Stephen Day

When my children were young, the panicked parental worry of our time was the Stanford marshmallow test. The experiment’s premise is that you leave your young child alone in a room with a marshmallow to look at. Beforehand you tell them they can eat the marshmallow, but if they don’t eat it, they can have two marshmallows when you return to the room. It’s a test of one’s ability to delay gratification. The scientists who conducted the experiments at the time demonstrated that having the willpower to delay gratification led to numerous better life outcomes for young children as they grew up. 

The Stanford marshmallow test has subsequently been debunked — or at least its findings have been challenged. Like many other tests, it appears to measure children’s socioeconomic status rather than their willpower. But, at the time, it was something that middle-class parents fretted over as to whether our toddlers had the gumption to resist a short-term sugar rush for long-term rewards.

In retrospect, it seems ironic that we should expect our three-year-olds to display this talent when it is something adult-aged humanity has repeatedly failed to model. 

For instance, given a choice between letting our depleted fish stocks take a few years to recover to sustainable levels or enjoying a tasty meal of shark and chips, our answer, overwhelmingly, is ‘pass the tartare sauce’.

But this is an article for a running magazine, not fish stocks.

There is one day in the year, each year, when an unprecedented number of Wellingtonians participate in athletics. It is the biggest athletics event in the lower North Island — you are probably taking part yourself. People pay upwards of $100 each to join in. Corporations compete to sponsor the event. The mayor, officials and celebrities (such as NZ has) turn up. It is an unrivalled opportunity for our small athletics community to invest in the long-term promotion of itself to the broader Wellington population.

Instead, we gobble down the marshmallow in front of us. 

Our officials, athletes, coaches and supporters (haha) sidestep Wellington’s massive Round the Bays festival to attend the Wellington Track and Field Championships. We decide to hold our athletics champs on the same weekend because that’s what we always do. Rather than defer our event or even cancel it for a year, we instigate a head-to-head competition with the event most likely to give our sport long-term growth.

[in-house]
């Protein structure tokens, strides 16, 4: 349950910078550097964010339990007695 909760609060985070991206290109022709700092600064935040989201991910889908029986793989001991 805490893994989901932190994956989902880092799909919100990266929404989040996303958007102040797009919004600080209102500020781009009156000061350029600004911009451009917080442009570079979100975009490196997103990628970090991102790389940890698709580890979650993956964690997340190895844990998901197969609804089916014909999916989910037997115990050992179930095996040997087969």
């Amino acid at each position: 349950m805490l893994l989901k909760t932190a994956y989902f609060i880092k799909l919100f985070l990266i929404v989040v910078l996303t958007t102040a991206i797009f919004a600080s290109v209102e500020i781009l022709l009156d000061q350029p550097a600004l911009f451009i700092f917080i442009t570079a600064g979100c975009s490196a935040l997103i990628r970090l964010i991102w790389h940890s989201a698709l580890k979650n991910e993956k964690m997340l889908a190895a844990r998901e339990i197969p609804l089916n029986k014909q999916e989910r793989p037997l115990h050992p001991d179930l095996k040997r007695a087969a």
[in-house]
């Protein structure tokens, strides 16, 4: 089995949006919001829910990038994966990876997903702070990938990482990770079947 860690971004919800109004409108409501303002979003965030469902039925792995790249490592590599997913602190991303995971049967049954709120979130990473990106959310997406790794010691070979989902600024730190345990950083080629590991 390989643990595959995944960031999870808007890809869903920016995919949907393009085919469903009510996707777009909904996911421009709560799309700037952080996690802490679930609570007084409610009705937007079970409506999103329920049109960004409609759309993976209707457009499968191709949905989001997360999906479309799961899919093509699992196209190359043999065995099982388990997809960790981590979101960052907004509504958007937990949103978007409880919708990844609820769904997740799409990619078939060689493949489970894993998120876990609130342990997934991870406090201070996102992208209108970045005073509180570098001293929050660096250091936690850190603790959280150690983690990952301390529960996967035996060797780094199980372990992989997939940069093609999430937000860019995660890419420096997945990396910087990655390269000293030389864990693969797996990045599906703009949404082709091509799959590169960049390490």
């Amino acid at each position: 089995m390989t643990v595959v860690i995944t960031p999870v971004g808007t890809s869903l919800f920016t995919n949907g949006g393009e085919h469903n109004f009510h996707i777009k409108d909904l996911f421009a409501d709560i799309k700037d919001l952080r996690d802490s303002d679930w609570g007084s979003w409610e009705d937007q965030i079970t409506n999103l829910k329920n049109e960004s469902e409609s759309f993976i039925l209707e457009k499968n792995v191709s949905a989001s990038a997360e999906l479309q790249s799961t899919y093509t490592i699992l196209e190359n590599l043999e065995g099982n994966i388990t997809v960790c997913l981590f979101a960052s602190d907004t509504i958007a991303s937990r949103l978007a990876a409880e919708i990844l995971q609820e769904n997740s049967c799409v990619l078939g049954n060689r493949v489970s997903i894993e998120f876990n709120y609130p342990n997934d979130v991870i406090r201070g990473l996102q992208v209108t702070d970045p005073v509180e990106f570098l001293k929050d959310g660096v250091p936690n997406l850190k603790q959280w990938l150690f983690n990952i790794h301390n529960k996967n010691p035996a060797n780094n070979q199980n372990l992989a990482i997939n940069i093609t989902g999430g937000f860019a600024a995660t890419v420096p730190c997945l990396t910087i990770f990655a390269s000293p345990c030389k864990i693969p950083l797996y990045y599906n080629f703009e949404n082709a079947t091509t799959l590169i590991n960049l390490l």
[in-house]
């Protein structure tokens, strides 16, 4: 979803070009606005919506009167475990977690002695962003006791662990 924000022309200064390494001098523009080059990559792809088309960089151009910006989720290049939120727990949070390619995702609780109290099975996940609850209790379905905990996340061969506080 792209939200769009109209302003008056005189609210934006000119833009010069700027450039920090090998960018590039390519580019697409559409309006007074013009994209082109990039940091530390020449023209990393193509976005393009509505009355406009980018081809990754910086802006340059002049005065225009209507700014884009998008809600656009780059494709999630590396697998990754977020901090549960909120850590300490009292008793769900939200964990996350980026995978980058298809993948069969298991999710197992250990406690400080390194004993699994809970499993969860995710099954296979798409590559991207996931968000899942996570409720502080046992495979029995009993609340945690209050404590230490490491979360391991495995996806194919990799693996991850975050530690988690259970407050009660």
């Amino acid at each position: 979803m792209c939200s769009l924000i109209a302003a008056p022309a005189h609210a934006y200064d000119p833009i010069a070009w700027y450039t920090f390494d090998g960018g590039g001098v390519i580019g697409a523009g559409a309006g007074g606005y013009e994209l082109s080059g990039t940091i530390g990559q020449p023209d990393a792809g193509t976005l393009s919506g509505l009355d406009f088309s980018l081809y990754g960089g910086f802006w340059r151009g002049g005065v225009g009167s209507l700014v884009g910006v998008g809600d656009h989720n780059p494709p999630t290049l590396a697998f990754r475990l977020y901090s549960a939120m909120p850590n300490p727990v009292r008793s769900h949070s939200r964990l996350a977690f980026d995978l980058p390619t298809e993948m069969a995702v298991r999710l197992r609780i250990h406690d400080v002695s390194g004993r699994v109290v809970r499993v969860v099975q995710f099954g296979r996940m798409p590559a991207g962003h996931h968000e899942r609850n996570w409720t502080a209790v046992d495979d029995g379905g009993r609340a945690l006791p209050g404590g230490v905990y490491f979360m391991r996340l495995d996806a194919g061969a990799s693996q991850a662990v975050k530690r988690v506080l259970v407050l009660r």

Initially, this grizzle started as a personal gripe. Before Christmas, I decided I wanted to run a half marathon and a steeplechase in the new year. A quick calendar check showed I would probably have to choose one or the other. The timetable for Round The Bays was out at the time; Sunday, 19 February. The draft timetable for the Athletics Championships was not — just the dates Saturday 18 and Sunday 19 February. So I didn’t register for either event because maybe the two events would be on separate days, and if I felt fit and ambitious, I could run both. Or perhaps they would clash, and I would need to choose. That clash didn’t eventuate, but I missed the early bird entry fees. The now the draft timetable is out:  

  • At 9:15am on Sunday, 19 February, we, the Athletics NZ registered athletes of Wellington, have the choice of running 5.5km with over 10,000 of our fellow Wellingtonians. We could promote our clubs and our sport to people who may only be exposed to participatory athletics on this day of the year.
  • Or, at 10am or 10:30am on the same day, we can run 12.5 laps of a mostly empty Newtown Park to compete for the title of best 5km runner in Wellington.

We could put aside our need for this marshmallow and embrace Round The Bays. We could use it as an opportunity to invite more people, families, and communities into our sport. People could finish running or walking Round the Bays thinking, by doing so, they had joined our athletics community. Instead, we seem determined to signal that their achievement holds so little value to ‘real’ athletes that we need a separate race over almost the same distance at practically the same time, in nearly the same part of Wellington.  

My ideal alternative? Let’s put aside the Wellington Track and Field Champs for a year and invest all that energy into promoting athletics at Round the Bays instead. Let’s make the 5.5km Round the Bays race a championship race filled with club singlets. Let’s ask if we can hold an athletics showcase of jumps and sprints at Kilbirnie Park. Let’s ask Sport Wellington if the registration process and the follow-up surveys can offer people the chance to turn their one-off athletic activity into a year-long membership of a local sports club. Let’s mingle with all our neighbours, friends, family and fellow city-dwellers at Kilbirnie Park, sharing our joy for running and walking.